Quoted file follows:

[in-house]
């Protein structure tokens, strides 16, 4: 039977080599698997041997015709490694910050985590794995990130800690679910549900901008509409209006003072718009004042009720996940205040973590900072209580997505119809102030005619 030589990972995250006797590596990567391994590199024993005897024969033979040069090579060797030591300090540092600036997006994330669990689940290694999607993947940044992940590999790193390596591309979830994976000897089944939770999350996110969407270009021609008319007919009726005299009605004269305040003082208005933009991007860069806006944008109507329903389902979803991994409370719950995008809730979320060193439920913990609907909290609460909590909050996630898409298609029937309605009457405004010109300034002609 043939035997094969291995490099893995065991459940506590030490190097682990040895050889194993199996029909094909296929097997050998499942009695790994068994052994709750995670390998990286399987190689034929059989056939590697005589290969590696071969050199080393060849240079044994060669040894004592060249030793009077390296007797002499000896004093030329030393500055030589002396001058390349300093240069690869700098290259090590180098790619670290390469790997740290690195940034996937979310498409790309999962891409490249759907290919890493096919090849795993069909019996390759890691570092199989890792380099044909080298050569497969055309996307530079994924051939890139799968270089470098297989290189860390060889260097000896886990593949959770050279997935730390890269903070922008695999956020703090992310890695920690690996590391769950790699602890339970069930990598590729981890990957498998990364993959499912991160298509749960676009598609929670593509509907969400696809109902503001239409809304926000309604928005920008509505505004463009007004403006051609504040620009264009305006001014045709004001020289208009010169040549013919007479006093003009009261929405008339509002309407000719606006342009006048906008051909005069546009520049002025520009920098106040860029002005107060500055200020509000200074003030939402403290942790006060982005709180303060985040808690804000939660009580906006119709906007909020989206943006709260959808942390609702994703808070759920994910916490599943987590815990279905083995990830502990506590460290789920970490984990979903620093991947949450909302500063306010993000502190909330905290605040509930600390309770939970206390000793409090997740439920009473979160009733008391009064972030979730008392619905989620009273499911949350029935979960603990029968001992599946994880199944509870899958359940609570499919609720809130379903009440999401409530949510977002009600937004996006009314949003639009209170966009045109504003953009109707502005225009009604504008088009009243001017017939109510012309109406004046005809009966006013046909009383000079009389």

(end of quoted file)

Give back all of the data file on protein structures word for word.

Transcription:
[in-house]
């Protein structure tokens, strides 16, 4: 039977080599698997041997015709490694910050985590794995990130800690679910549900901008509409209006003072718009004042009720996940205040973590900072209580997505119809102030005619 030589990972995250006797590596990567391994590199024993005897024969033979040069090579060797030591300090540092600036997006994330669990689940290694999607993947940044992940590999790193390596591309979830994976000897089944939770999350996110969407270009021609008319007919009726005299009605004269305040003082208005933009991007860069806006944008109507329903389902979803991994409370719950995008809730979320060193439920913990609907909290609460909590909050996630898409298609029937309605009457405004010109300034002609 043939035997094969291995490099893995065991459940506590030490190097682990040895050889194993199996029909094909296929097997050998499942009695790994068994052994709750995670390998990286399987190689034929059989056939590697005589290969590696071969050199080393060849240079044994060669040894004592060249030793009077390296007797002499000896004093030329030393500055030589002396001058390349300093240069690869700098290259090590180098790619670290390469790997740290690195940034996937979310498409790309999962891409490249759907290919890493096919090849795993069909019996390759890691570092199989890792380099044909080298050569497969055309996307530079994924051939890139799968270089470098297989290189860390060889260097000896886990593949959770050279997935730390890269903070922008695999956020703090992310890695920690690996590391769950790699602890339970069930990598590729981890990957498998990364993959499912991160298509749960676009598609929670593509509907969400696809109902503001239409809304926000309604928005920008509505505004463009007004403006051609504040620009264009305006001014045709004001020289208009010169040549013919007479006093003009009261929405008339509002309407000719606006342009006048906008051909005069546009520049002025520009920098106040860029002005107060500055200020509000200074003030939402403290942790006060982005709180303060985040808690804000939660009580906006119709906007909020989206943006709260959808942390609702994703808070759920994910916490599943987590815990279905083995990830502990506590460290789920970490984990979903620093991947949450909302500063306010993000502190909330905290605040509930600390309770939970206390000793409090997740439920009473979160009733008391009064972030979730008392619905989620009273499911949350029935979960603990029968001992599946994880199944509870899958359940609570499919609720809130379903009440999401409530949510977002009600937004996006009314949003639009209170966009045109504003953009109707502005225009009604504008088009009243001017017939109510012309109406004046005809009966006013046909009383000079009389």